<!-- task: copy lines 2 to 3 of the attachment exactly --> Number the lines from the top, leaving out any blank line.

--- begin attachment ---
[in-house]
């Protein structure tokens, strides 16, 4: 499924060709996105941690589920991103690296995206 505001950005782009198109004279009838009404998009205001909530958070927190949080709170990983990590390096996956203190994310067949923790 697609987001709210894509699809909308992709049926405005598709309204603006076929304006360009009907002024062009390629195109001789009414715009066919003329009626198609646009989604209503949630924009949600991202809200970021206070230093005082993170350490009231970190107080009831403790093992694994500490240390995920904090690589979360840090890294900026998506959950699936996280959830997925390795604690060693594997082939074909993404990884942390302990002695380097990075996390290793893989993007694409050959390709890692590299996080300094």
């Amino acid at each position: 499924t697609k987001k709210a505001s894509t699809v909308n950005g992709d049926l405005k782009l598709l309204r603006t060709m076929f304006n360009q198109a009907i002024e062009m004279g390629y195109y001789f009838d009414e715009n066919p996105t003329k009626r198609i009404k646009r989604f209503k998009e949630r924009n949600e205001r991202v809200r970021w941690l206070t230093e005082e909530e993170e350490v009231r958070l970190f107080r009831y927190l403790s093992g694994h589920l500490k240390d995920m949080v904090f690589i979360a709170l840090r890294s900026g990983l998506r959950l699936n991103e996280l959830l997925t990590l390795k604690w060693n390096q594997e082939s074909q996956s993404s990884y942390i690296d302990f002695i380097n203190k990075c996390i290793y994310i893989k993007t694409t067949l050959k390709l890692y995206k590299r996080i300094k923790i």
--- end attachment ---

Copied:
């Protein structure tokens, strides 16, 4: 499924060709996105941690589920991103690296995206 505001950005782009198109004279009838009404998009205001909530958070927190949080709170990983990590390096996956203190994310067949923790 697609987001709210894509699809909308992709049926405005598709309204603006076929304006360009009907002024062009390629195109001789009414715009066919003329009626198609646009989604209503949630924009949600991202809200970021206070230093005082993170350490009231970190107080009831403790093992694994500490240390995920904090690589979360840090890294900026998506959950699936996280959830997925390795604690060693594997082939074909993404990884942390302990002695380097990075996390290793893989993007694409050959390709890692590299996080300094």
């Amino acid at each position: 499924t697609k987001k709210a505001s894509t699809v909308n950005g992709d049926l405005k782009l598709l309204r603006t060709m076929f304006n360009q198109a009907i002024e062009m004279g390629y195109y001789f009838d009414e715009n066919p996105t003329k009626r198609i009404k646009r989604f209503k998009e949630r924009n949600e205001r991202v809200r970021w941690l206070t230093e005082e909530e993170e350490v009231r958070l970190f107080r009831y927190l403790s093992g694994h589920l500490k240390d995920m949080v904090f690589i979360a709170l840090r890294s900026g990983l998506r959950l699936n991103e996280l959830l997925t990590l390795k604690w060693n390096q594997e082939s074909q996956s993404s990884y942390i690296d302990f002695i380097n203190k990075c996390i290793y994310i893989k993007t694409t067949l050959k390709l890692y995206k590299r996080i300094k923790i």